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How Do I Care for Trumpet Valves?

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  • Written By: Ken Black
  • Edited By: Andrew Jones
  • Last Modified Date: 09 April 2014
  • Copyright Protected:
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    Conjecture Corporation
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The care of trumpet valves is typically a very easy and straightforward process that involves using a special lubricating oil regularly, and some other occasional maintenance. The oil is the most important part, not only for making sure the valves work properly when being played, but also to avoid other damage to the horn. Cleaning the valves periodically, with professional cleaning at least once a year, can also be a way to extend the life of the valves.

The most important part of caring for trumpet valves is simply to have them oiled properly. Generally, it does not hurt to oil the trumpet valves before each time it is played, even if playing it on a daily basis. It is also quite possible to skip a day or two every now and then for convenience, and to save on the need for more valve oil. If going too long between oil applications, the valves can get sticky, and even become abrasive inside the casing.

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In addition to oiling the valves, it may also be necessary to clean them every once in a while with a lint-free cloth. This is especially important if, after oiling the valves, they still tend to stick inside the valve casings. That could be because dust, lint, or some other type of debris has stuck to the surface of the valve. Using a dry cloth is generally all that is needed, but a damp cloth will not hurt the valves. Just remember to oil the valves generously afterward, if using water to clean them.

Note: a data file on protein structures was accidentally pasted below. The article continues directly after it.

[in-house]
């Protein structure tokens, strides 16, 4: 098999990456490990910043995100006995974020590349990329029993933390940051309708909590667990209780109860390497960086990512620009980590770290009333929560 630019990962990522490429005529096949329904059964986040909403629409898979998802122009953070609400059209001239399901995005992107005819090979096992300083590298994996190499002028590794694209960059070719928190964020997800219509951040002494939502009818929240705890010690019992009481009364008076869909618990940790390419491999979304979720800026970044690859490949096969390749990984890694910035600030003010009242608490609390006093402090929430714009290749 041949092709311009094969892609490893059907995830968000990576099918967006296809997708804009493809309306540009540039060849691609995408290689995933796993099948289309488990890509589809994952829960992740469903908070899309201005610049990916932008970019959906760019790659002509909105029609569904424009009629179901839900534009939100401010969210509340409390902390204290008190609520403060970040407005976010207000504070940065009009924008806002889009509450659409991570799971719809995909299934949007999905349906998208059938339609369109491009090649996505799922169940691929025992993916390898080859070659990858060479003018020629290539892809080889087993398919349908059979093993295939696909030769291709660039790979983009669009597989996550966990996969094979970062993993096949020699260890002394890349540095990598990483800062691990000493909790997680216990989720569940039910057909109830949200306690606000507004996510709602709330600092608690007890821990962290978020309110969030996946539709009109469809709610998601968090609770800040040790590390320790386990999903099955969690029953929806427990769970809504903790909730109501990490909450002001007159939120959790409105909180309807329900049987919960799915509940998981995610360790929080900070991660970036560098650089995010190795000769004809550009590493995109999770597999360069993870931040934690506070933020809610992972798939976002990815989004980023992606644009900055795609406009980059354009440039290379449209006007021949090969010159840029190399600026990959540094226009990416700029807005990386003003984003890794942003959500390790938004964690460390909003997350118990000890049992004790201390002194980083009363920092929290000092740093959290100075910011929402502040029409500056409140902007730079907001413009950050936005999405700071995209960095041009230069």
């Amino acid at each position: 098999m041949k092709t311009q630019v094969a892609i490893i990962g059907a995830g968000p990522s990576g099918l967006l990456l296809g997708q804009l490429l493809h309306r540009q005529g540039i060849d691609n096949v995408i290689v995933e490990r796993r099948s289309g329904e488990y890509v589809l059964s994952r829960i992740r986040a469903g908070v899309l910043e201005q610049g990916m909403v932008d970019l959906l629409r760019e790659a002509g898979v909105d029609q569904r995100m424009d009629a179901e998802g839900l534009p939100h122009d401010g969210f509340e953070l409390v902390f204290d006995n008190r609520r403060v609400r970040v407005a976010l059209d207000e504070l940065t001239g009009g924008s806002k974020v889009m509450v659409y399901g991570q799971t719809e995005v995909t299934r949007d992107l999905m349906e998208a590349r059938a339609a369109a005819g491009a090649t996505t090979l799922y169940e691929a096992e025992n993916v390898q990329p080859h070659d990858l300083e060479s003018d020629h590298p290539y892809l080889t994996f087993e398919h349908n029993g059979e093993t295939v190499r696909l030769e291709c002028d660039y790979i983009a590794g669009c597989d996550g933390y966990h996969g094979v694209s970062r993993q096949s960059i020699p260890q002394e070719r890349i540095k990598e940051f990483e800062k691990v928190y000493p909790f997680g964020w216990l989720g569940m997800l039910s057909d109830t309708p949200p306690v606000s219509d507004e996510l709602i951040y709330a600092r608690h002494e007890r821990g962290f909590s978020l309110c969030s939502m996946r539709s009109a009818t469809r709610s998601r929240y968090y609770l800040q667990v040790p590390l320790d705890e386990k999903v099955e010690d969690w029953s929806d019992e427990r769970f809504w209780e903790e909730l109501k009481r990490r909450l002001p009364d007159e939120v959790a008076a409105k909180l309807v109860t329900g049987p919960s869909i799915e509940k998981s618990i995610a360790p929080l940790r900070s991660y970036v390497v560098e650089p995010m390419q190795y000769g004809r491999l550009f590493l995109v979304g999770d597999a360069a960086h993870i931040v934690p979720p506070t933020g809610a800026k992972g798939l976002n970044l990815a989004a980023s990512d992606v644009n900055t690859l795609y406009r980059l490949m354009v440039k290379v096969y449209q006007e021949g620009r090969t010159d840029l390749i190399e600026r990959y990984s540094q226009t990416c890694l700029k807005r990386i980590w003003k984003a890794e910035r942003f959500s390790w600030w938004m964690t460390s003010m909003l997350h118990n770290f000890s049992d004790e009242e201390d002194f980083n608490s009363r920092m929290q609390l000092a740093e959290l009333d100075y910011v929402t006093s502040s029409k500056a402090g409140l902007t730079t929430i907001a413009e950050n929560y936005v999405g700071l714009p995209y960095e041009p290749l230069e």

A more thorough annual cleaning can also help keep trumpet valves in optimum condition by removing lime and copper carbonate. These buildups tend to reduce the valves' performance, and could eventually lead to other problems due to abrasion. This type of cleaning should also take place after a long layoff of a year or more, just to ensure that everything is in the proper working condition.

The valves' bumpers may also need replaced from time to time. These pieces of the instruments are made from felt, or a felt-like product, and are located at the top of the valves. When the valve is depressed, the finger pad hits the bumper. Without the bumpers in place, the valve finger pad could cause irritating noise for the player, and possibly the listener as well.

If these simple steps are maintained, trumpet valves can last well more than a decade. In some cases, once the valves get old, they could possibly be rebuilt if the issues are not too severe. This requires a professional, and the instrument should be taken to a trusted repair facility.

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